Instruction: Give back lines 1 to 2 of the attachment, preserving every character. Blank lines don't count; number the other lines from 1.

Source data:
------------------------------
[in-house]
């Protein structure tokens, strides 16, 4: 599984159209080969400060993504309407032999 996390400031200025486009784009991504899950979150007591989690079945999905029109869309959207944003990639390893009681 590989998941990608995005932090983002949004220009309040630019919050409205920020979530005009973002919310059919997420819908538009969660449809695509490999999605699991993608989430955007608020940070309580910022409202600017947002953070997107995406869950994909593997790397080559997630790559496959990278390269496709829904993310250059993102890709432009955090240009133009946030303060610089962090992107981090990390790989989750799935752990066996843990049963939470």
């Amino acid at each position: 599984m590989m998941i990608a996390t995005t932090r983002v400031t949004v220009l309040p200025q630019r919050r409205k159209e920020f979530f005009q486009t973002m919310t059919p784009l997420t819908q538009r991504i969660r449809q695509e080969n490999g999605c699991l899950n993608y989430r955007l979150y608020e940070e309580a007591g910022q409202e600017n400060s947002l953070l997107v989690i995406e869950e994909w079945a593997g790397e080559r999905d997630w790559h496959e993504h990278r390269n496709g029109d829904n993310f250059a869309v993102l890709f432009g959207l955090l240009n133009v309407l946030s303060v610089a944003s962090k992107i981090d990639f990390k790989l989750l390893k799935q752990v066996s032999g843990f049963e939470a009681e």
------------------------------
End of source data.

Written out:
[in-house]
């Protein structure tokens, strides 16, 4: 599984159209080969400060993504309407032999 996390400031200025486009784009991504899950979150007591989690079945999905029109869309959207944003990639390893009681 590989998941990608995005932090983002949004220009309040630019919050409205920020979530005009973002919310059919997420819908538009969660449809695509490999999605699991993608989430955007608020940070309580910022409202600017947002953070997107995406869950994909593997790397080559997630790559496959990278390269496709829904993310250059993102890709432009955090240009133009946030303060610089962090992107981090990390790989989750799935752990066996843990049963939470």